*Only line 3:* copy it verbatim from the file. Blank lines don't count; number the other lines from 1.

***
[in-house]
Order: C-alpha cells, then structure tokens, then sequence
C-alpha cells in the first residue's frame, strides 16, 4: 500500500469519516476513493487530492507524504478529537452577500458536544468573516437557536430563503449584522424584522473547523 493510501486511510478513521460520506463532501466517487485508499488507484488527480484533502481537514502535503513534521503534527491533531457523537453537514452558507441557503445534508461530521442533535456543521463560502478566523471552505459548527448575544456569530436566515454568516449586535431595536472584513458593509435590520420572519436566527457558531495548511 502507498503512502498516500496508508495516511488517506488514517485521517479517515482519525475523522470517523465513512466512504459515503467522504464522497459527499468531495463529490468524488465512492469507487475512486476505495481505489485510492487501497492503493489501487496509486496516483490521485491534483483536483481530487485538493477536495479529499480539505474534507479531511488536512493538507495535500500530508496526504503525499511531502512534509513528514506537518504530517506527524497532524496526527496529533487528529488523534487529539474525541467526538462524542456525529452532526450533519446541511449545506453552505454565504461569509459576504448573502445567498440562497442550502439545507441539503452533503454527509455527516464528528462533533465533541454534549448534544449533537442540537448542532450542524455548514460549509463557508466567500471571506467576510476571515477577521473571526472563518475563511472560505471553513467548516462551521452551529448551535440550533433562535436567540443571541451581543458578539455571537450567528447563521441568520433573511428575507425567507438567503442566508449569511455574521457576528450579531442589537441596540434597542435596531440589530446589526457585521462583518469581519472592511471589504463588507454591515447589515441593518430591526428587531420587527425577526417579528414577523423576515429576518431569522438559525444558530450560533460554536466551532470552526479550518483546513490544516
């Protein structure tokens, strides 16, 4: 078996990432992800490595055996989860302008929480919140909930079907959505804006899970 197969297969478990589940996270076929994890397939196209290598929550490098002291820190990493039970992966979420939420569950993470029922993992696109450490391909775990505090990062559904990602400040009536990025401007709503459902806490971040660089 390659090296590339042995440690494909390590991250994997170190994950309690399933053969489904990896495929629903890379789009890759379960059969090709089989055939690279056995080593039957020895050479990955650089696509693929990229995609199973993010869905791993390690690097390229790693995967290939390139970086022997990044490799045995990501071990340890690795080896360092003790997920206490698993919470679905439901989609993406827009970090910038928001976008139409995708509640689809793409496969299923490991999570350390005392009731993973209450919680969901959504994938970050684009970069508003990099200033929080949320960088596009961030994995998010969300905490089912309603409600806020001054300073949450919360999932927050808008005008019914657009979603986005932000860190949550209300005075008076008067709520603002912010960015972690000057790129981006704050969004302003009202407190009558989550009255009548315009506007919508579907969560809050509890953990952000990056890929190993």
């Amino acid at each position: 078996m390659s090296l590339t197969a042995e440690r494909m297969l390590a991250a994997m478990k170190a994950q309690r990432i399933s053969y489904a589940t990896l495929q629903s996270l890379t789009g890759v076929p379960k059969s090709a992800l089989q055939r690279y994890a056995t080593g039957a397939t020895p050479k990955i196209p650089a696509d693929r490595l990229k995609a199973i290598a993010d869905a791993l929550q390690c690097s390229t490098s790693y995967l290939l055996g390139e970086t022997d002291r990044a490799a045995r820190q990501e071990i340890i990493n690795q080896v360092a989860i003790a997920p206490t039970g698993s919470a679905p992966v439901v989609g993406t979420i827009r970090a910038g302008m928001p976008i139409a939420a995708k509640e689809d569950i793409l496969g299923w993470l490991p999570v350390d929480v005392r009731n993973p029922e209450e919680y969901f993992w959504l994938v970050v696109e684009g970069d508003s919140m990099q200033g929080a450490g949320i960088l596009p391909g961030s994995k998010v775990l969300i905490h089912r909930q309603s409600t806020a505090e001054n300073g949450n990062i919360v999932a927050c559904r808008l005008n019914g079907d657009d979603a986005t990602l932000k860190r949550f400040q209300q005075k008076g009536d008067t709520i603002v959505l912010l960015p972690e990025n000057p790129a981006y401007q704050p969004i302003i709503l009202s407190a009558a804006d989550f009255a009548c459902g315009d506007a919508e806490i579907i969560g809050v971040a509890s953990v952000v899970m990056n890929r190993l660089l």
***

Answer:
C-alpha cells in the first residue's frame, strides 16, 4: 500500500469519516476513493487530492507524504478529537452577500458536544468573516437557536430563503449584522424584522473547523 493510501486511510478513521460520506463532501466517487485508499488507484488527480484533502481537514502535503513534521503534527491533531457523537453537514452558507441557503445534508461530521442533535456543521463560502478566523471552505459548527448575544456569530436566515454568516449586535431595536472584513458593509435590520420572519436566527457558531495548511 502507498503512502498516500496508508495516511488517506488514517485521517479517515482519525475523522470517523465513512466512504459515503467522504464522497459527499468531495463529490468524488465512492469507487475512486476505495481505489485510492487501497492503493489501487496509486496516483490521485491534483483536483481530487485538493477536495479529499480539505474534507479531511488536512493538507495535500500530508496526504503525499511531502512534509513528514506537518504530517506527524497532524496526527496529533487528529488523534487529539474525541467526538462524542456525529452532526450533519446541511449545506453552505454565504461569509459576504448573502445567498440562497442550502439545507441539503452533503454527509455527516464528528462533533465533541454534549448534544449533537442540537448542532450542524455548514460549509463557508466567500471571506467576510476571515477577521473571526472563518475563511472560505471553513467548516462551521452551529448551535440550533433562535436567540443571541451581543458578539455571537450567528447563521441568520433573511428575507425567507438567503442566508449569511455574521457576528450579531442589537441596540434597542435596531440589530446589526457585521462583518469581519472592511471589504463588507454591515447589515441593518430591526428587531420587527425577526417579528414577523423576515429576518431569522438559525444558530450560533460554536466551532470552526479550518483546513490544516